Monday, February 22, 2010

Let There be Light

Over the past month, Greg and I have talked at great length over many meals and drinks about the future of our photography over the next months and year to come, as we will be living together. As a pair, we were chosen to shoot a fund-raising 5K race for the University of Colorado Triathalon Team. It was a great experience, and certainly an achievement. Our website has existed for 24 hours and we're already making a profit! Hopefully, there will be many wonderful and exciting things to come from Sundown Studios. Check out the photos from the race on our photoshelter account here...

This might not be the most politically correct, but this is how it went...

David: "How did the creation of light go in Genesis?"
Greg: "God said let there be light, so we took some f***** photos."
David: "Great, Greg. You're gonna make the national team."

Sunday, February 14, 2010

Between the Trees

Finally! My climbing life has blossomed. My brother, Jason (or John if you prefer), sent me Keith Bradbury's ( video of him and Ty Landman crushing in the magical forest of Fontainebleau. My climbing received a Ronnie Coleman-sized shot in the arm after I watched the film 8 times in two days and back to back the first time.

This is going to sound stupid of me, but I will try to explain. The film is not state-of-the-art, but it does feature a place which I would love to visit. This is the first and only extended piece of footage that I've seen of the "Forest," as it's called. I am fascinated by how people imagine or perceive things and how this changes upon the initial interaction and subsequent ones. Absolutely fascinating! Anyway, that's another post. The point is, this movie allowed my mind the freedom to inform my body. I believe the mind is the strongest/weakest muscle in climbing; depending on who you are. If the mind and the body operate seemlessly, then the possibilites are endless. I have already experienced this new connection and my eyes are wide with eyebrows raised. Michael Jordan, Ted Williams, Usain Bolt, and Michael Phelps have all performed under a state of hyper awareness. When the mind and body can understand quickly enough to slow down reality, reaction times plummet and the realm of possible becomes a suggestion. Most people would call it " the zone." Jordan would say the basket felt as big as the ocean and Williams would confess that it looked like a beach ball en route to home plate. However, to put it universally, hyper awareness during performance feels effortless and is the epitome of beauty.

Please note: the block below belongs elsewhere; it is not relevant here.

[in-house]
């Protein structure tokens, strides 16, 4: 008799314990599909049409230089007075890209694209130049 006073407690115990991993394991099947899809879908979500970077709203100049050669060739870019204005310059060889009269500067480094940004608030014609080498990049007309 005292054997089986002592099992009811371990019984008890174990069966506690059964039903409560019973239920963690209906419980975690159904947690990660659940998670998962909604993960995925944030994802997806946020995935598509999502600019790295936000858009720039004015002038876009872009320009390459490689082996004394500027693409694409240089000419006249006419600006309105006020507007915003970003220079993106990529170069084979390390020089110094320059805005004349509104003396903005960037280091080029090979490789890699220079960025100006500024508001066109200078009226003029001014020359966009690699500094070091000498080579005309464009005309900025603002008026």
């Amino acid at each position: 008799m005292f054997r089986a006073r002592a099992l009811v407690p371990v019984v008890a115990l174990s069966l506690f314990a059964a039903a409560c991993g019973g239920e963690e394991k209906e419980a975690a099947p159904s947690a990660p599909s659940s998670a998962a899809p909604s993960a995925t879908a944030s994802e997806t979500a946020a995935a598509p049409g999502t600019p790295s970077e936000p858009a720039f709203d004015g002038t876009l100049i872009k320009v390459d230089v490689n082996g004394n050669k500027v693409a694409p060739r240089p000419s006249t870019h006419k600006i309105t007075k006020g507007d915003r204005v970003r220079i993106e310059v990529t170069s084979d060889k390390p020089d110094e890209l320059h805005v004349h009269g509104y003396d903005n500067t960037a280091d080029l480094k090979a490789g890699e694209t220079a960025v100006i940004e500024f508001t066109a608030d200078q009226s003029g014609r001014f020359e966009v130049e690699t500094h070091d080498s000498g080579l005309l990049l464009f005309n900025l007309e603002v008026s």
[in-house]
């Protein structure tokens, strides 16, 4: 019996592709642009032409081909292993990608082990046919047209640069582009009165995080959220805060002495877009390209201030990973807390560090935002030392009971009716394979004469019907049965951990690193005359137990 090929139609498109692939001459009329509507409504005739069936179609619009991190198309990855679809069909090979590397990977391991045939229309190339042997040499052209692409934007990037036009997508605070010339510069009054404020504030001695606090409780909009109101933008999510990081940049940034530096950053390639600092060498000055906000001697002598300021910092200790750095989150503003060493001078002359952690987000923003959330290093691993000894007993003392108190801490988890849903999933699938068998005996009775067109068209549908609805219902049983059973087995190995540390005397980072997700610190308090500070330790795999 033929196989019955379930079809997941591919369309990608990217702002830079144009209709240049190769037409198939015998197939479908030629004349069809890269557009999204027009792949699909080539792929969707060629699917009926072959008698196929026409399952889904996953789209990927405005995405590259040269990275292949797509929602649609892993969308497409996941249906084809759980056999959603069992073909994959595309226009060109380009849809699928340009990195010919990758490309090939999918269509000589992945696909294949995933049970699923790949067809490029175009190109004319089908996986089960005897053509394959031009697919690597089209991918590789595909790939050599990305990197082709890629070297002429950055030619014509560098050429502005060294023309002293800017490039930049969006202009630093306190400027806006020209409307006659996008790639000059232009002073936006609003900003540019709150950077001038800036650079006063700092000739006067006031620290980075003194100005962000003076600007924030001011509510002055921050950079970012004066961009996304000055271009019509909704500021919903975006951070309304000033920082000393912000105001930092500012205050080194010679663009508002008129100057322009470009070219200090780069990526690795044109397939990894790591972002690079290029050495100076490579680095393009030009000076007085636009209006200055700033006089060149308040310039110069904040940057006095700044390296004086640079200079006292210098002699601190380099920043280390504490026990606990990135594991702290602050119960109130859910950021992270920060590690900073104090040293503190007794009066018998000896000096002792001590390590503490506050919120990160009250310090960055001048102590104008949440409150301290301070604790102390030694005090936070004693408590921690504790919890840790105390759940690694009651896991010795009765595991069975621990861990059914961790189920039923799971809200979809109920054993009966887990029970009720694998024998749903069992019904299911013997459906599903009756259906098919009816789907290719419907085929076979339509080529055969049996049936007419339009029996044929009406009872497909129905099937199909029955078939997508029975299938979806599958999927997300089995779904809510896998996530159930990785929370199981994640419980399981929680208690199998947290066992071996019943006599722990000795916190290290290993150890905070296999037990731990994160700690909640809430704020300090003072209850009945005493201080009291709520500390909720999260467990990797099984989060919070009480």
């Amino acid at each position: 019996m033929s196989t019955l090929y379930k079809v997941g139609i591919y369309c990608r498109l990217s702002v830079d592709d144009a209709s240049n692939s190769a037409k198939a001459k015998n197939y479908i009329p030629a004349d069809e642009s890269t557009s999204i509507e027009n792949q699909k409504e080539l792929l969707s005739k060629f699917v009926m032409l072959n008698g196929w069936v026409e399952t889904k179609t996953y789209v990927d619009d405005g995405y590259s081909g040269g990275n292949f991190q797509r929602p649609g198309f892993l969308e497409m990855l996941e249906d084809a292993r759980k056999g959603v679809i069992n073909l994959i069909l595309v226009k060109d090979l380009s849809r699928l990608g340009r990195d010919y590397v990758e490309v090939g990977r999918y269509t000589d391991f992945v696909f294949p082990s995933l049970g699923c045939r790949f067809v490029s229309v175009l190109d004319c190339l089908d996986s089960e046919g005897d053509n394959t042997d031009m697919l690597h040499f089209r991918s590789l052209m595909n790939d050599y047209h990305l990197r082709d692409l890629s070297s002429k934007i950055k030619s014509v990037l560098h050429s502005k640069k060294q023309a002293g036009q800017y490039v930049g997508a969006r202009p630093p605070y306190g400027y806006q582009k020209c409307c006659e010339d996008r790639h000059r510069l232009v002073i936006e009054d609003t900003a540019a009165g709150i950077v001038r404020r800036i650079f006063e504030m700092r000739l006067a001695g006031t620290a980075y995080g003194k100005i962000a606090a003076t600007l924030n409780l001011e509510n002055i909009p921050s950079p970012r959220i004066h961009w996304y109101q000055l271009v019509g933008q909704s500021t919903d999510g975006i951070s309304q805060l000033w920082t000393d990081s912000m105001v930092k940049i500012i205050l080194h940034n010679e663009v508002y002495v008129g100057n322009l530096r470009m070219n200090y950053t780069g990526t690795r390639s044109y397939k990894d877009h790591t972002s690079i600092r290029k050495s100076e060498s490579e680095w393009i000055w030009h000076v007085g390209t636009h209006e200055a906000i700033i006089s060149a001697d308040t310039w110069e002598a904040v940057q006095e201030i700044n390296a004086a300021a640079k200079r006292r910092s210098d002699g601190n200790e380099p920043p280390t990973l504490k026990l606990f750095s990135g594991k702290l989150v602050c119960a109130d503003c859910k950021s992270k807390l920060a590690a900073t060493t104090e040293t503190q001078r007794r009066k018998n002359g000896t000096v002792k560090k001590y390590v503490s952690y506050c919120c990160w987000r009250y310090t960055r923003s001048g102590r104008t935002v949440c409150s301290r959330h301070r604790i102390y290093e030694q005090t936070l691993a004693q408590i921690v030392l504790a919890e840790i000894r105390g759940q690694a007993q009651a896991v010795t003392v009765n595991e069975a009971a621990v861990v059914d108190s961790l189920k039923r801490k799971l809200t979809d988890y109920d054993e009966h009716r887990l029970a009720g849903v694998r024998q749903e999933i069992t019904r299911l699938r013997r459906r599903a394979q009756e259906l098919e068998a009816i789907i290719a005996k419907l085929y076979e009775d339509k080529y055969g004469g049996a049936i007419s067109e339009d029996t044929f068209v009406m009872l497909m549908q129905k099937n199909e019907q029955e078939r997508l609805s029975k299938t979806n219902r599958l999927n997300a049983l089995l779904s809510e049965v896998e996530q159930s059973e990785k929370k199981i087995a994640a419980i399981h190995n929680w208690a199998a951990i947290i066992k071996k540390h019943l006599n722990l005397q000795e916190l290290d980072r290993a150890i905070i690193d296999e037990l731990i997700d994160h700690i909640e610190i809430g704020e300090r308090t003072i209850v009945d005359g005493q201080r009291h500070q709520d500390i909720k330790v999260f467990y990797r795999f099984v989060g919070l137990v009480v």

By the time I write again, I'll have probably watched it twice as much and may have learned to levitate.

Friday, February 12, 2010


A close friend of mine ( is taking a journalism class at the moment which allows him acess to a wide variety of professional level Nikon lens and cameras. This is perfect for Greg, as he is interning for the Fort Collins Colorodoan and inherently the rest of the Associated Press since his photos are so good. He covers the athlete of the week for high school athletics, general sporting events, and random local assignments. Needless to say, he's taking advantage of all the new equipment at his disposal. Here are some links to some of his online galleries for the paper and a few shots from our trip to Eldorado Canyon yesterday.

Someone had to be the stand-in while learning how to use a flash.